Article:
The UK's Only Dedicated Germ Cell Awareness Charity

Campaigns – Talking Bollocks

What is Talking Bollocks?

Talking Bollocks is The RCT’s testicular cancer awareness campaign!

rct talking bollocksWhy Talking Bollocks?
Well, we all do it, don’t we?! Whether it’s down the pub, sitting in the office or hanging out with your mates, everyone one of us is guilty of talking bollocks at some point!

It’s an age-old classic British saying, meaning that some-one is talking rubbish – we’ve flipped that on it’s head to try and get guys (and gals) to talk about their bollocks! However, you won’t find any rubbish here, just solid advice about the signs & symptoms of testicular cancer and how to check for them.

The aim of the campaign is to grab people’s attention, get them talking about testicular cancer, educate them on how to check for cancer and reduce the embarrassment factor that is all-too-often felt by guys when discussing their ‘private area’ AKA their bollocks!

If we can educate guys (and gals) to learn about the signs and symptoms & how to check, and reduce the ‘embarrassment factor’ surrounding talking about your bollocks (in a meaningful way – we all know guys talk about their bollocks waaaay too much!) then we can prompt guys to visit the GP’s and get themselves seen by a medical professional. Testicular cancer is over 96% curable if detected early, so Talking Bollocks really could save your life.

How do I Talk Bollocks?
First things first, you need to know the signs and symptoms of testicular cancer, as these are your warning signs that something might be wrong. If you experience anything listed below, we would urge you to visit your GP and explain what’s wrong.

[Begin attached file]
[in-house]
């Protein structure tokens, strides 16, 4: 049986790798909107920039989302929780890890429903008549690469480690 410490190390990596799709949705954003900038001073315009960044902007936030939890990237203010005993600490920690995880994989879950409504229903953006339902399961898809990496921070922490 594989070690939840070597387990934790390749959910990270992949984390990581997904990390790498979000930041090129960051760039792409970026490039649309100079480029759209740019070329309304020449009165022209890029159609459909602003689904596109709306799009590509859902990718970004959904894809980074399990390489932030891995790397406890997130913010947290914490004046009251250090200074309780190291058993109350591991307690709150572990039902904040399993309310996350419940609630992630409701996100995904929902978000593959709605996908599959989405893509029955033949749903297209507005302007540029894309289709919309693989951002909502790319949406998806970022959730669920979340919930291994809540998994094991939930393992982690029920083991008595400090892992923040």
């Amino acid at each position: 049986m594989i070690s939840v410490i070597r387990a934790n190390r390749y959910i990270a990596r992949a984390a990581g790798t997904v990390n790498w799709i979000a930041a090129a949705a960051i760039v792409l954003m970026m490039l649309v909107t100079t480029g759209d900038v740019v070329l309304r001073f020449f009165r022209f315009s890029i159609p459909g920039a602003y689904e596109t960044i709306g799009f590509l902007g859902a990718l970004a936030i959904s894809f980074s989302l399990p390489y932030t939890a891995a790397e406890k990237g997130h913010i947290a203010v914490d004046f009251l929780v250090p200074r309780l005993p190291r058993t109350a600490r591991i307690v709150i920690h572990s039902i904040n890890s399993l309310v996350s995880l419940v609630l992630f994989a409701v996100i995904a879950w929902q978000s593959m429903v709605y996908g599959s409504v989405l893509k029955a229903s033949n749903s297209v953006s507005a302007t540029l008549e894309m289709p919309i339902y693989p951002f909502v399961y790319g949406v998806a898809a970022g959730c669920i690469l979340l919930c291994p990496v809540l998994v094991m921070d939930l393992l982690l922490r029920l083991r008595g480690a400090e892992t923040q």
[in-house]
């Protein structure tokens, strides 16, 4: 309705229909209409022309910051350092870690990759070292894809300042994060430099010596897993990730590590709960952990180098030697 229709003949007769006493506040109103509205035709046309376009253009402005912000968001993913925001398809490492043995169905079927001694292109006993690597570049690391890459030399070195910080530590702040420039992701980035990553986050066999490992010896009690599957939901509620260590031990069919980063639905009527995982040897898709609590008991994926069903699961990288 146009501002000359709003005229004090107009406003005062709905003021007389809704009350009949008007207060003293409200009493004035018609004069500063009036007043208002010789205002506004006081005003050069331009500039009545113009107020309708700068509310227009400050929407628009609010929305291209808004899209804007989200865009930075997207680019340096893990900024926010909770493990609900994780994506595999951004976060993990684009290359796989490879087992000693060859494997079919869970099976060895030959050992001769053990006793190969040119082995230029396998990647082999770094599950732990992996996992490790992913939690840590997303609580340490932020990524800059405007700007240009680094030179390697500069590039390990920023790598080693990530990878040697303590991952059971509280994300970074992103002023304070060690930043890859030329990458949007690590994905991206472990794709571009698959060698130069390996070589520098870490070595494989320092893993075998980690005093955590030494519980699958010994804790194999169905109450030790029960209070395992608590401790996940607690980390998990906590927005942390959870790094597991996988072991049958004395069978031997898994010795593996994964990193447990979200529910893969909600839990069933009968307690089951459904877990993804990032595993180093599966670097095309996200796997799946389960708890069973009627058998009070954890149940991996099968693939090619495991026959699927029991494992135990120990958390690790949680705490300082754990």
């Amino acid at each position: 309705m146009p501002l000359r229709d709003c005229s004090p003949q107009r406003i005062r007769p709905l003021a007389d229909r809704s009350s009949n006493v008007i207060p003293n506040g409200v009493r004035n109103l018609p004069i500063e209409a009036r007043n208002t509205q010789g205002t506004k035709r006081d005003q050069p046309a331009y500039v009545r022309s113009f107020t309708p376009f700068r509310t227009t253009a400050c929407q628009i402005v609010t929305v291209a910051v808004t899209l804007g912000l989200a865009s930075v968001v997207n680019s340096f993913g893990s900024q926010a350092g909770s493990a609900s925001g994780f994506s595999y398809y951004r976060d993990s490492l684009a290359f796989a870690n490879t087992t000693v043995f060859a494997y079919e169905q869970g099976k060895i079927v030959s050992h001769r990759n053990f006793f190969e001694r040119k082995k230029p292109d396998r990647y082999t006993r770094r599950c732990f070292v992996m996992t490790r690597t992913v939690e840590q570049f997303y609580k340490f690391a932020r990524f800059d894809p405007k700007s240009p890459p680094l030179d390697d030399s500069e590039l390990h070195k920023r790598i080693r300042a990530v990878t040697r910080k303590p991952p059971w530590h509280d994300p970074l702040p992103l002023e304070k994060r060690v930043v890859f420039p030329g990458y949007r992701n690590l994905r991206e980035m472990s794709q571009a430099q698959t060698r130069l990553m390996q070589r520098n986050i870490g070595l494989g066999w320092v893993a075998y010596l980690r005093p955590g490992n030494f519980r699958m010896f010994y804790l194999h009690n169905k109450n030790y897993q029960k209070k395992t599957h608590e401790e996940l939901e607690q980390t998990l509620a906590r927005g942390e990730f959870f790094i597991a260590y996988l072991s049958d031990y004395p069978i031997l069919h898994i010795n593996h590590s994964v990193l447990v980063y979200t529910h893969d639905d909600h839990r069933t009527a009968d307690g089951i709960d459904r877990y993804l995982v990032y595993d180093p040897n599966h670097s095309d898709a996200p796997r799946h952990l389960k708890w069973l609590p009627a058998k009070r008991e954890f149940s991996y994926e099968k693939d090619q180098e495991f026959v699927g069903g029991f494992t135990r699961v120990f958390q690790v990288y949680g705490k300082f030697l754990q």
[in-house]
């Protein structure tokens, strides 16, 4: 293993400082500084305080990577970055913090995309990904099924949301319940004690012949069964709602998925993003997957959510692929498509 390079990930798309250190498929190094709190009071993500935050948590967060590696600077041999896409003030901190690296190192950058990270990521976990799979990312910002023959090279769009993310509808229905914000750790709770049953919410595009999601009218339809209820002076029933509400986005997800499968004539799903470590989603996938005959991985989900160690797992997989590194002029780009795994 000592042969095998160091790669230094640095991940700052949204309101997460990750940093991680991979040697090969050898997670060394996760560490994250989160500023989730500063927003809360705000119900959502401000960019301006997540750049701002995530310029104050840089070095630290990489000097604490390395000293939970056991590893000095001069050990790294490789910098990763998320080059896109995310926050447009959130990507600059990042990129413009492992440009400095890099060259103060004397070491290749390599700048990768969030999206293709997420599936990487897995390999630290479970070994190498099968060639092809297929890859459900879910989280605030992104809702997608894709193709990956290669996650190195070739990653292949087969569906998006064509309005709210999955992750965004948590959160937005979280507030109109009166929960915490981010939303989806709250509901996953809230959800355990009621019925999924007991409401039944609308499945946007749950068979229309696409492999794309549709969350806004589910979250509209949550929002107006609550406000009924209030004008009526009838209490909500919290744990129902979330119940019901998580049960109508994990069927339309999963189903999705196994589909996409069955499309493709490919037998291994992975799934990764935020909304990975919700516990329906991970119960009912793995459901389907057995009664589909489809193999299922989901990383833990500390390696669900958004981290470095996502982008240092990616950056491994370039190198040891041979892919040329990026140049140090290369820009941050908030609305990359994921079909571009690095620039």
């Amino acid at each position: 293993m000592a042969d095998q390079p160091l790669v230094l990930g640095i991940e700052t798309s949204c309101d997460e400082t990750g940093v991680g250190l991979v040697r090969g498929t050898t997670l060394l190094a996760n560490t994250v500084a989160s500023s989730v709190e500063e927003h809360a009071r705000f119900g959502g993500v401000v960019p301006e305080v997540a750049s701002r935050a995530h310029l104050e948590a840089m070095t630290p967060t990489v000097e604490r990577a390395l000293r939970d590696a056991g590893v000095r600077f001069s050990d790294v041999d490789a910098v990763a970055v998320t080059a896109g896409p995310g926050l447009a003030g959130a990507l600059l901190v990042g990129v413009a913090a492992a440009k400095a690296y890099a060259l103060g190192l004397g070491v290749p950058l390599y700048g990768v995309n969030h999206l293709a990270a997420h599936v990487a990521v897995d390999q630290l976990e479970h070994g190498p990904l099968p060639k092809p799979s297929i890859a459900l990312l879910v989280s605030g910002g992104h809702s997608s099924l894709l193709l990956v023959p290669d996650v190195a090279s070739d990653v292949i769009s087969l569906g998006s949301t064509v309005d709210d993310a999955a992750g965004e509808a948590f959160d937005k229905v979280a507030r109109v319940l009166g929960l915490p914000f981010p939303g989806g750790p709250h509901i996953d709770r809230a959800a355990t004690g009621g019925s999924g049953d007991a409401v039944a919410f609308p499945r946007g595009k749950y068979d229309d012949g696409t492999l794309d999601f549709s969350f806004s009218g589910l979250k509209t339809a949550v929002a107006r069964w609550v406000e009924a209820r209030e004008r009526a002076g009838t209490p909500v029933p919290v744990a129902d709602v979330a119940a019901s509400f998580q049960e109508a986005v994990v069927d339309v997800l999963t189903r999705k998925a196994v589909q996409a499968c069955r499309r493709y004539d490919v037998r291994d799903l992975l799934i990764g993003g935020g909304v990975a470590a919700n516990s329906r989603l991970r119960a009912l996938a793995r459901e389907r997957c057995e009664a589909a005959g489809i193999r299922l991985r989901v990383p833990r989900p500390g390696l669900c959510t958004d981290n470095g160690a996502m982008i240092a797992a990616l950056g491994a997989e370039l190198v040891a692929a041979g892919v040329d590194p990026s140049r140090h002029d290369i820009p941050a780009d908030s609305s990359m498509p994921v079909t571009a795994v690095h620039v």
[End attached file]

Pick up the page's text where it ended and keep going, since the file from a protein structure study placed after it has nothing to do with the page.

Signs & Symptoms
• A lump in the testicle
• Swelling of the testicle
• Discomfort or pain in the testicle
• Heaviness of the scrotum
• Nipple or breast tenderness
Now that you know what to look out for, the only thing left to learn is how to check yourself so you can identify the signs and symptoms early and if needed, get yourself to the GP! We call checking your bollocks ‘performing a testicular self-exam’, just a fancy terminology for something that takes a couple of minutes a month and could save your life.

How to perform a testicular self-exam
Your guilt-free excuse to touch your balls at least once a month…

1. The best time to do a TSE is after a hot bath or shower (the skin is more relaxed, making it easier to examine your testicles). If possible stand in front of a mirror. Check for any swelling on the scrotal skin.

2. Examine one testicle at a time using both hands. Place the index and middle fingers under the testicle with the thumbs places on top. Firmly but gently roll the testicle between the thumbs and fingers to feel for any irregularities on the surface of the testicle.

3. Find the epididymis, a soft rope-like structure on the back of the testicle, which can be slightly tender to pressure. If you are familiar with this structure you won’t mistake it for a lump.

Please watch the video below to see our CEO Toby checking his balls (don’t worry, he’s using a plastic model pair!) and Talking Bollocks:

How to perform a testicular self-exam from #TheRCT

Now that you know the signs & symptoms of testicular cancer and how to perform a testicular self-exam once a month, the only thing left to do is start Talking Bollocks! Share this information with your friends via Social Media to help spread our message of awareness, talk openly and honestly about your bollocks to help break down the ‘embarrassment factor’ and give advice to others if they are concerned about their bollocks.

You can also download the latest Talking Bollocks awareness posters and help us raise awareness of testicular cancer (if needed, please make sure you ask permission to put them up first!)

If you’d like to know more about Testicular Cancer then please visit our page What is Germ Cell Cancer?

If you, or a loved one, has been affected by testicular cancer in any way then please feel free to contact us. Alternatively, please visit our resources page to view a list of trusted charities that are also happy to hear from you and may be able to help you in ways which we can’t (being a purely awareness-based charity). This may seem odd, but we’re all in this together, fighting the same fight and we just want to support people affected by this horrible disease.

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